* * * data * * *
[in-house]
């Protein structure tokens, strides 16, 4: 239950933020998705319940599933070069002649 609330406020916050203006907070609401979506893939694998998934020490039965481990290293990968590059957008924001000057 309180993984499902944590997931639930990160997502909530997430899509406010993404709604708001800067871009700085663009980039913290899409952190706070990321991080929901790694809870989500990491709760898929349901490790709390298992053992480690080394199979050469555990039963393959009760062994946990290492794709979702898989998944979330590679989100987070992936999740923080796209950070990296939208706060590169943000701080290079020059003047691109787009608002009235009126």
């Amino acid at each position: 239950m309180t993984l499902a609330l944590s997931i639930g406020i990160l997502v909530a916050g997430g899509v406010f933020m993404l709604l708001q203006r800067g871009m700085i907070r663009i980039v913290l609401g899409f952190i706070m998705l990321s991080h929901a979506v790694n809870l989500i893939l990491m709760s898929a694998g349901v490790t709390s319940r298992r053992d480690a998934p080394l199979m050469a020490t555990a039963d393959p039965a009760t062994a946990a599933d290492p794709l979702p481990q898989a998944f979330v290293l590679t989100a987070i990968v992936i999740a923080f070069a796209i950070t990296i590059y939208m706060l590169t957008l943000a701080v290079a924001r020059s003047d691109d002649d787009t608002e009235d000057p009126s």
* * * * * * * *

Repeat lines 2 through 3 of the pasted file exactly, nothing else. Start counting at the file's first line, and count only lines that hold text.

């Protein structure tokens, strides 16, 4: 239950933020998705319940599933070069002649 609330406020916050203006907070609401979506893939694998998934020490039965481990290293990968590059957008924001000057 309180993984499902944590997931639930990160997502909530997430899509406010993404709604708001800067871009700085663009980039913290899409952190706070990321991080929901790694809870989500990491709760898929349901490790709390298992053992480690080394199979050469555990039963393959009760062994946990290492794709979702898989998944979330590679989100987070992936999740923080796209950070990296939208706060590169943000701080290079020059003047691109787009608002009235009126």
């Amino acid at each position: 239950m309180t993984l499902a609330l944590s997931i639930g406020i990160l997502v909530a916050g997430g899509v406010f933020m993404l709604l708001q203006r800067g871009m700085i907070r663009i980039v913290l609401g899409f952190i706070m998705l990321s991080h929901a979506v790694n809870l989500i893939l990491m709760s898929a694998g349901v490790t709390s319940r298992r053992d480690a998934p080394l199979m050469a020490t555990a039963d393959p039965a009760t062994a946990a599933d290492p794709l979702p481990q898989a998944f979330v290293l590679t989100a987070i990968v992936i999740a923080f070069a796209i950070t990296i590059y939208m706060l590169t957008l943000a701080v290079a924001r020059s003047d691109d002649d787009t608002e009235d000057p009126s």